Gulf Stream, and Autumn color

October 4th, 2006 |

AWIPS MODIS sea surface temperature
The AWIPS MODIS Sea Surface Temperature product (above) reveals the dramatic water temperature contrast associated with the Gulf Stream off the East Coast of the US on 04 October. Sea surface temperatures were as warm as 81 F (red enhancement) along the axis of the Gulf Stream off the coast of North Carolina, and as cold as 53 F (cyan enhancement) off the coast of New England and Nova Scotia. Mesoscale variability in the water temperatures are evident which are not well depicted by the Real-time Global Sea Surface Temperature (RTG_SST) analysis. The corresponding AWIPS MODIS visible image (below) shows a typical example of the narrow cumulus cloud lines (or “rope clouds”) that often form along the sharpest temperature gradient of the Gulf Stream axis (as well as along the periphery of some of the ocean circulation eddies) — the contrast in water temperatures acts as a differential heating boundary to focus marine boundary layer convergence and initiate subsequent formation of the narrow cumulus cloud features. A QuickTime animation of GOES-12 visible imagery shows that these rope clouds remained quasi-stationary during the course of the day.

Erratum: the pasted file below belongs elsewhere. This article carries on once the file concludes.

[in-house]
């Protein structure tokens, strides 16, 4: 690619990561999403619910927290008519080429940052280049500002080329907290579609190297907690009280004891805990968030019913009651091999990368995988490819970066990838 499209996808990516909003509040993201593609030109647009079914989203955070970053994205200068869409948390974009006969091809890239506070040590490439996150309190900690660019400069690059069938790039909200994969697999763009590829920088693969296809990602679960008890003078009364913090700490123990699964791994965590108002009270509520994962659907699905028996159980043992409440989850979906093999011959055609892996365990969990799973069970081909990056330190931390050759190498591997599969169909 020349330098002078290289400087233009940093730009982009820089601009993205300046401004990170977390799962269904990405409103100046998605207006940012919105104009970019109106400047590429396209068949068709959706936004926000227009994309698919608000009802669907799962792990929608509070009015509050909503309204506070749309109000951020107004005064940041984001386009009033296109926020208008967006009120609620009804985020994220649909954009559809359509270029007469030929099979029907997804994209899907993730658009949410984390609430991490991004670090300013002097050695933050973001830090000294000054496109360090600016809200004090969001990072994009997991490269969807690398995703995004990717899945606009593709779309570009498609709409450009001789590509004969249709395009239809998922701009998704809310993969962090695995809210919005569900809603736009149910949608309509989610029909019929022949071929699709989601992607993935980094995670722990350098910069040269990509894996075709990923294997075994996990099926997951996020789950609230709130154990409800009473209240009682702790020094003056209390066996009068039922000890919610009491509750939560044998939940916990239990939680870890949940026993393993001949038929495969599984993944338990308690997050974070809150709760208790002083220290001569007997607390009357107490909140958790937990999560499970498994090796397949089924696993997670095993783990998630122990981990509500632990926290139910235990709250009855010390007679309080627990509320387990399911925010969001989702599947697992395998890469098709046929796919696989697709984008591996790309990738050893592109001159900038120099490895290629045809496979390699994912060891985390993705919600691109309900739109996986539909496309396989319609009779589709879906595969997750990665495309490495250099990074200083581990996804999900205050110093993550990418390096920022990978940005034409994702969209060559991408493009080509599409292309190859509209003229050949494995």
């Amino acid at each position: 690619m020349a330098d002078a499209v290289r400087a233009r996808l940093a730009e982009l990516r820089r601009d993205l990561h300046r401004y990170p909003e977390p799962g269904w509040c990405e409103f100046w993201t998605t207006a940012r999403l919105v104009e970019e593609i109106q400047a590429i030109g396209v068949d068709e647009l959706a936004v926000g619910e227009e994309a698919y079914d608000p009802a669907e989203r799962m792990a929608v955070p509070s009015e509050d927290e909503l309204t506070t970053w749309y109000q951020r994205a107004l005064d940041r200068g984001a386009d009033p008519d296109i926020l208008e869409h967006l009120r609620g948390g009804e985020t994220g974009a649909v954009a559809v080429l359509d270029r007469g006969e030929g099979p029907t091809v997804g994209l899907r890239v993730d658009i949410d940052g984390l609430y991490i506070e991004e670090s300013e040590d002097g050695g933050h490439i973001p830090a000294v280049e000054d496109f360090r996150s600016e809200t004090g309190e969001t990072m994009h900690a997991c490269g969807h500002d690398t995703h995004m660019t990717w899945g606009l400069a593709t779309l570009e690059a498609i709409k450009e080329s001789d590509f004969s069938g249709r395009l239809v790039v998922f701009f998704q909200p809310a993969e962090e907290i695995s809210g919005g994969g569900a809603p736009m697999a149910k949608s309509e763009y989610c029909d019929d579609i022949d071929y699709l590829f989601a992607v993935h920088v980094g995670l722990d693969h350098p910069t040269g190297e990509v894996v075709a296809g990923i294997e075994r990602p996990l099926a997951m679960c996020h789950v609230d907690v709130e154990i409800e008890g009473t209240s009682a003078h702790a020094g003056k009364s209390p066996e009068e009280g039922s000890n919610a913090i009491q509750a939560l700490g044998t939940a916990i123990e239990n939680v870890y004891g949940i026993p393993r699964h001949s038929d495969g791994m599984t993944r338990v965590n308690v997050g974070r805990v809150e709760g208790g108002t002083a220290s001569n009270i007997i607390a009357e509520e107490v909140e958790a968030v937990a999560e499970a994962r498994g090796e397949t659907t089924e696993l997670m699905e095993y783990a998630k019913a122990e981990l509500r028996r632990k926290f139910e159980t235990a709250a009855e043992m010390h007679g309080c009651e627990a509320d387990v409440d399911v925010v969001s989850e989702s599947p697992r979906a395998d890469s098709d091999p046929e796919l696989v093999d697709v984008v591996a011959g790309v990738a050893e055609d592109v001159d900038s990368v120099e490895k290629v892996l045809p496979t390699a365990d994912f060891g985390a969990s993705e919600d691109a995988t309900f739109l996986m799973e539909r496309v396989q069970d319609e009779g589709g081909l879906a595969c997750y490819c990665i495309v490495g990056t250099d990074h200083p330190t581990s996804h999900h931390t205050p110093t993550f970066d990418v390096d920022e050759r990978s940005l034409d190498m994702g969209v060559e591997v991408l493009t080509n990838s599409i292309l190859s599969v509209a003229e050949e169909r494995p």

AWIPS MODIS visible image

Closer to home, the Aqua MODIS true color image shows that the Autumn tree colors are reaching their peak across much of northern Wisconsin and the UP of Michigan.